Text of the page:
- The jobless rates declined in the month for adult men (to 8%), adult women (8.4%), teenagers (16.1%).
- The number of Americans on temporary layoff decreased by 3.1 million to 6.2 million in August
- But the number of permanent job losers increased by 534,000 to 3.4 million in August
The U.S. economy added 1.4 million jobs in August, while the jobless rate dropped to 8.4% from 10.2% in the prior month, the U.S. Bureau of Labor Statistics reported Friday.
The number of unemployed people dropped by 2.8 million to 13.6 million, the fourth straight month of such declines.
Within segments of the workforce, the jobless rates declined in the month for adult men (to 8%), adult women (8.4%), teenagers (16.1%), Whites (7.3%), Blacks (13%), and Hispanics (10.5%). The jobless rate for Asians (10.7%) remained unchanged from July.
The number of Americans on temporary layoff decreased by 3.1 million to 6.2 million in August – a significant drop from the high of 18.1 million in April.
“These improvements in the labor market reflect the continued resumption of economic activity that had been curtailed due to the coronavirus pandemic and efforts to contain it,” the BLS stated. “In August, an increase in government employment largely reflected temporary hiring for the 2020 Census. Notable job gains also occurred in retail trade, in professional and business services, in leisure and hospitality, and in education and health services.”
But the number of permanent job losers increased by 534,000 to 3.4 million in August. This figure has climbed by 2.1 million since February.
The long-term unemployed — people who have been jobless for 27 weeks or more — totaled 1.6 million, which is roughly equal to July figures.
Some analysts generally welcomed the jobs report but expressed some concerns.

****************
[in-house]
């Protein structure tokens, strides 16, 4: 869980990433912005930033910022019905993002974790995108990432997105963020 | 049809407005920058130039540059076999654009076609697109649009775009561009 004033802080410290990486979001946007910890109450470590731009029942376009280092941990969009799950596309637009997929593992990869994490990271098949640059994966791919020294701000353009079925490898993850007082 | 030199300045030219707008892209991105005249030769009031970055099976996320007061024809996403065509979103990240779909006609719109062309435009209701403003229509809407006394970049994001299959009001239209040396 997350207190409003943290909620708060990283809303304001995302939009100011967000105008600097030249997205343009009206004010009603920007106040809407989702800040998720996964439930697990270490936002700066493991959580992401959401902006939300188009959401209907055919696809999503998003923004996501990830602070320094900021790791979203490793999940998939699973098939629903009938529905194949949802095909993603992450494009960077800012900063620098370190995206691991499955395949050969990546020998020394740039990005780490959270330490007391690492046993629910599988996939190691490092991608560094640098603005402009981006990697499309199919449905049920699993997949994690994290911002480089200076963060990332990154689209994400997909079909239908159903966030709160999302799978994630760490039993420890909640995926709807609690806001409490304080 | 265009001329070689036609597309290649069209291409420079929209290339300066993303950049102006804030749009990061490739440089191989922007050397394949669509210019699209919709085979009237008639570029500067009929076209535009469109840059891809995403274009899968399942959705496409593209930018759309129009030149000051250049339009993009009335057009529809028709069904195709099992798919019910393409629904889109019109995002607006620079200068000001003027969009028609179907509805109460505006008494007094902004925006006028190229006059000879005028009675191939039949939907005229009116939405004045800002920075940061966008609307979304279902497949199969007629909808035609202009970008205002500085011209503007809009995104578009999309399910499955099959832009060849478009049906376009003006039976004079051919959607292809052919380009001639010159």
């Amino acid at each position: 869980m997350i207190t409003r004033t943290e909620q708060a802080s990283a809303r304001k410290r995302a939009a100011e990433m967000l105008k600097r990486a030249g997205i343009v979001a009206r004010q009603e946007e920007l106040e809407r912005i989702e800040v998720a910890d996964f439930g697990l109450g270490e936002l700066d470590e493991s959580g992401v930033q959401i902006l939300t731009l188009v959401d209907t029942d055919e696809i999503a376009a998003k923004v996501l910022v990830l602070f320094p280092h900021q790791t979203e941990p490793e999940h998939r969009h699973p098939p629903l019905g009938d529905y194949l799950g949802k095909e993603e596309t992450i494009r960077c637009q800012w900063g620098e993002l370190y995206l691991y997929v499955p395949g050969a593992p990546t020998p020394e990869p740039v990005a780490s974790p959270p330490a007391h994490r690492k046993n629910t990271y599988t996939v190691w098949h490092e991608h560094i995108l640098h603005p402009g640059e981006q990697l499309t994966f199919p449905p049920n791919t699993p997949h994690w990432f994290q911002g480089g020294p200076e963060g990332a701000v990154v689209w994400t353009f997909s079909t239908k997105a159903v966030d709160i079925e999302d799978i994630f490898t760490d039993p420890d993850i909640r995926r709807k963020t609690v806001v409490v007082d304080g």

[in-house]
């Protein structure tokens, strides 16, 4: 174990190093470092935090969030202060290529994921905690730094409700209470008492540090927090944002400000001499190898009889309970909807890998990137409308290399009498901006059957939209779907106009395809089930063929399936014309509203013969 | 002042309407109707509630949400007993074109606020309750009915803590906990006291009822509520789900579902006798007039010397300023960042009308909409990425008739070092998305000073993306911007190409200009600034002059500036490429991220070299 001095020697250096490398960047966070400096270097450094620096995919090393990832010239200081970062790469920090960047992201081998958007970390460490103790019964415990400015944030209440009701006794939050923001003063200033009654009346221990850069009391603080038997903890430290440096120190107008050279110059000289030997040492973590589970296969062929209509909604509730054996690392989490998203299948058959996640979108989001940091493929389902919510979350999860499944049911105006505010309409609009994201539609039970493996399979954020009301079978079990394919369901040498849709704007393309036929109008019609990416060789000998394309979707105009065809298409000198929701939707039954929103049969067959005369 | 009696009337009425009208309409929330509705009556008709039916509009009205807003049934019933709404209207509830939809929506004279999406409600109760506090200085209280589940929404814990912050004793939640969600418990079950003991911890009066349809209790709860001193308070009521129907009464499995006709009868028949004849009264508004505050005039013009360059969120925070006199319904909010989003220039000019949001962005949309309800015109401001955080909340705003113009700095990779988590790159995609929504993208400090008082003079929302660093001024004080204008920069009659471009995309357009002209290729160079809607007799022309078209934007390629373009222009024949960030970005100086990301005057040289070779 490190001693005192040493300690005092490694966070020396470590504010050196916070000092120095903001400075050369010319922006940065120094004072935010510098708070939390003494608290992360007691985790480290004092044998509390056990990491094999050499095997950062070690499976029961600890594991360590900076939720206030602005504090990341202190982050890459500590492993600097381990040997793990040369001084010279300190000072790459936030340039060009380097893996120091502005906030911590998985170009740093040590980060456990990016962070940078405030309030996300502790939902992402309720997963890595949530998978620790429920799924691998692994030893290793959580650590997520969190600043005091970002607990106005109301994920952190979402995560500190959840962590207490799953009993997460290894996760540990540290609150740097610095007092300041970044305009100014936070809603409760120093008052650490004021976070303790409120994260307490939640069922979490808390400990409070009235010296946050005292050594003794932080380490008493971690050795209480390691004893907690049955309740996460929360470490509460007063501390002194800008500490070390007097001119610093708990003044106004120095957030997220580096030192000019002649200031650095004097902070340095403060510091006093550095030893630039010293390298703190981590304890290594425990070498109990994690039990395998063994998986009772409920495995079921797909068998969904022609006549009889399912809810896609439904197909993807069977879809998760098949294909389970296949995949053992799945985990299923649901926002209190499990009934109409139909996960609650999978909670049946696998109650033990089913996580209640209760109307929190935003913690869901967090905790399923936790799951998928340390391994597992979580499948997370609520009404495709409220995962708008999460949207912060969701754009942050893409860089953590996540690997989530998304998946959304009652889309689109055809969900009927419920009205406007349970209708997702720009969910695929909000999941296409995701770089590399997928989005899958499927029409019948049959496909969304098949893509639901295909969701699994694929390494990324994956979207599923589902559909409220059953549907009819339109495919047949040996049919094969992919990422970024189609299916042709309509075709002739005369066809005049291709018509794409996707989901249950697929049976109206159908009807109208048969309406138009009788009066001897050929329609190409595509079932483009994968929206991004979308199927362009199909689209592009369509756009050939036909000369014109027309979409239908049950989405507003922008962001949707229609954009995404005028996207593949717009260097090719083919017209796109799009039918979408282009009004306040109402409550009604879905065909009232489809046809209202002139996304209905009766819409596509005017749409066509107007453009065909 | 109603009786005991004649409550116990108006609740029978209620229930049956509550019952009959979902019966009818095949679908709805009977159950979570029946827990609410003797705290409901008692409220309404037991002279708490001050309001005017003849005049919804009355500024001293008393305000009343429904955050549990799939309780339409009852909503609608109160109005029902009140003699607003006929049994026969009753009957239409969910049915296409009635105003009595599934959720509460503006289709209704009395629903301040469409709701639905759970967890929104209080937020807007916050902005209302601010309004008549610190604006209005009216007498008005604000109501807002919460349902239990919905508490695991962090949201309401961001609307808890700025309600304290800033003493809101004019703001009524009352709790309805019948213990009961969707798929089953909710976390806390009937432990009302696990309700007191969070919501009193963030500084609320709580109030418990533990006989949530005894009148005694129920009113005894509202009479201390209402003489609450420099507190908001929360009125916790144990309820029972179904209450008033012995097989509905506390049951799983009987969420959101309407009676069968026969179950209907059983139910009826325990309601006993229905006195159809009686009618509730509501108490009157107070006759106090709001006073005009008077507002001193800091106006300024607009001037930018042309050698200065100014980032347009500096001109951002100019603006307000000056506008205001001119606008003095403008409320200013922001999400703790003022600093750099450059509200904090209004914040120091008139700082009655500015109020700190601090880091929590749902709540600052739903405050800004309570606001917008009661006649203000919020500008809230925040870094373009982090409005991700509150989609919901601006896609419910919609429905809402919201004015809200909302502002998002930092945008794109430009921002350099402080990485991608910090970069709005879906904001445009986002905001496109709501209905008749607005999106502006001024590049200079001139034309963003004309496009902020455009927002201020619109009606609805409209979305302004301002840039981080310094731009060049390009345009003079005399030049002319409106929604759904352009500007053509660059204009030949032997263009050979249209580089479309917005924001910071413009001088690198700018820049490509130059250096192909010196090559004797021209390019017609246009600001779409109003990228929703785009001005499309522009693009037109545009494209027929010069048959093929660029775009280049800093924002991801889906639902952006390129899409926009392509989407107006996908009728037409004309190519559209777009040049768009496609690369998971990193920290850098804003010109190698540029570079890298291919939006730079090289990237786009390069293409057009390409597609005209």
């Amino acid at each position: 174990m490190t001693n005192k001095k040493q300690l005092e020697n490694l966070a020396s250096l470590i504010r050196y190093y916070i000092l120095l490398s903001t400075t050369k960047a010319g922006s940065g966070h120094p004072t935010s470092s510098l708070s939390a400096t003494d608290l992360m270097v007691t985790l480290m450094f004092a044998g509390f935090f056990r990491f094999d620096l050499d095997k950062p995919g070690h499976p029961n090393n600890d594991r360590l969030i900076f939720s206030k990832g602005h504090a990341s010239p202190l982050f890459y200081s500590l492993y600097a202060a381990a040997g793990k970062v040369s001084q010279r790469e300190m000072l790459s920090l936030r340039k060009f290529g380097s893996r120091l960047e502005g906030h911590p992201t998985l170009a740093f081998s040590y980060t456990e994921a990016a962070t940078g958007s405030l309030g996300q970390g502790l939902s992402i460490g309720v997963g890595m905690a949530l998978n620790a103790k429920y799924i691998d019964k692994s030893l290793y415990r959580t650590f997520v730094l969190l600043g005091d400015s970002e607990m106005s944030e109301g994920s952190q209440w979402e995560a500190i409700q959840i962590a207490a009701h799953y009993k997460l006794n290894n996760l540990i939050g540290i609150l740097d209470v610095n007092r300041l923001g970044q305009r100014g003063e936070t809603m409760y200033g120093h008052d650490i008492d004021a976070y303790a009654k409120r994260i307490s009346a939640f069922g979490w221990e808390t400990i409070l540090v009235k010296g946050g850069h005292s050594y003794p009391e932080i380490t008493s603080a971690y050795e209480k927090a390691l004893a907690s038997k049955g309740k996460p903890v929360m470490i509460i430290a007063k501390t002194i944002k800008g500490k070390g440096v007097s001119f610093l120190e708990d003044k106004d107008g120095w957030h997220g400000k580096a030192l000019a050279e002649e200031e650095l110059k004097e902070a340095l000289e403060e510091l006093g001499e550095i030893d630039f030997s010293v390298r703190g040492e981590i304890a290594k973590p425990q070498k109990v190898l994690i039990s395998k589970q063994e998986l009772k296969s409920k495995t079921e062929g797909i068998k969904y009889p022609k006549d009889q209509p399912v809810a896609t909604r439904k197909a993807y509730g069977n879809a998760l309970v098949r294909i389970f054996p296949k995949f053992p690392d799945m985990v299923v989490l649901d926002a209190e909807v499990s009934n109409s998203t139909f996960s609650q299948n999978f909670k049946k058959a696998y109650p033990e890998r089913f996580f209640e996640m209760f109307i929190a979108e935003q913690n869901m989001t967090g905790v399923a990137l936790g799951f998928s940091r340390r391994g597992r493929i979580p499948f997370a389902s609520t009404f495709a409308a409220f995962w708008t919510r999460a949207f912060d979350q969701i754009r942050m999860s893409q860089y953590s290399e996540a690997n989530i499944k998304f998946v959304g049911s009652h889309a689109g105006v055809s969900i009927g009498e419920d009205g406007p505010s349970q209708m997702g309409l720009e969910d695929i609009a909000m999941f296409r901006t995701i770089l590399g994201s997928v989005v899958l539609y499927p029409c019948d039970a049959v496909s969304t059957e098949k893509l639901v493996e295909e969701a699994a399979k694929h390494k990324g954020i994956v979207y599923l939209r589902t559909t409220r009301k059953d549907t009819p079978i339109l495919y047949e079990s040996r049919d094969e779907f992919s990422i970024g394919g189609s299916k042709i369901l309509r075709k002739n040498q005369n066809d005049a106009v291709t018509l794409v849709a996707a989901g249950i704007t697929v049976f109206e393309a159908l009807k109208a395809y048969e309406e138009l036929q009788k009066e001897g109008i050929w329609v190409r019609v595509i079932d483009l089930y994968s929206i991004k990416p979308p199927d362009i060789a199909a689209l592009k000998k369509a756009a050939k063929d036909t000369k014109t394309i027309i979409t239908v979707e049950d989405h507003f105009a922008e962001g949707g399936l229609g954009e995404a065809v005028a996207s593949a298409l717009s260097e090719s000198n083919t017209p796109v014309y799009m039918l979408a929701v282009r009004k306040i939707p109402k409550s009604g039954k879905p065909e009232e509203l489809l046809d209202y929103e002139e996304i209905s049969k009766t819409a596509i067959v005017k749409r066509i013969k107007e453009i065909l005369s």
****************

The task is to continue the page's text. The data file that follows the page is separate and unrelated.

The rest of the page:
Mark Hamrick, senior economic analyst for Bankrate, told International Business Times by email that “The decline in the unemployment rate to well below 10% is a pleasant surprise, raising the hope that further improvement will be seen in the months ahead.”
But Hamrick cautioned that with 13.6 million persons still listed as unemployed as of Labor Day, a substantial number of Americans have little to celebrate about the status of the workforce.
“On the positive side, the number on temporary layoff plunged by 3.1 million, still with more than 6 million in that precarious position,” Hamrick added. “Among the 1.4 million jobs brought back last month, 344,000 were in government, most at the federal level. Some 238,000 were temporary census workers.”
Dan North, chief economist at Euler Hermes, welcomed the jobs data.
“If summer has to come to an end, this was a great way to do it,” North told IBT. “The August employment report was very strong on almost all aspects… The composition of the labor force was also very encouraging as the number of people who became employed rose by 3.8 million and the number of people becoming unemployed fell by 2.8 million.”
Albert Brenner, director of asset allocation strategy at People’s United Advisors, an asset management firm, told IBT things are positive but not as strong as they have been.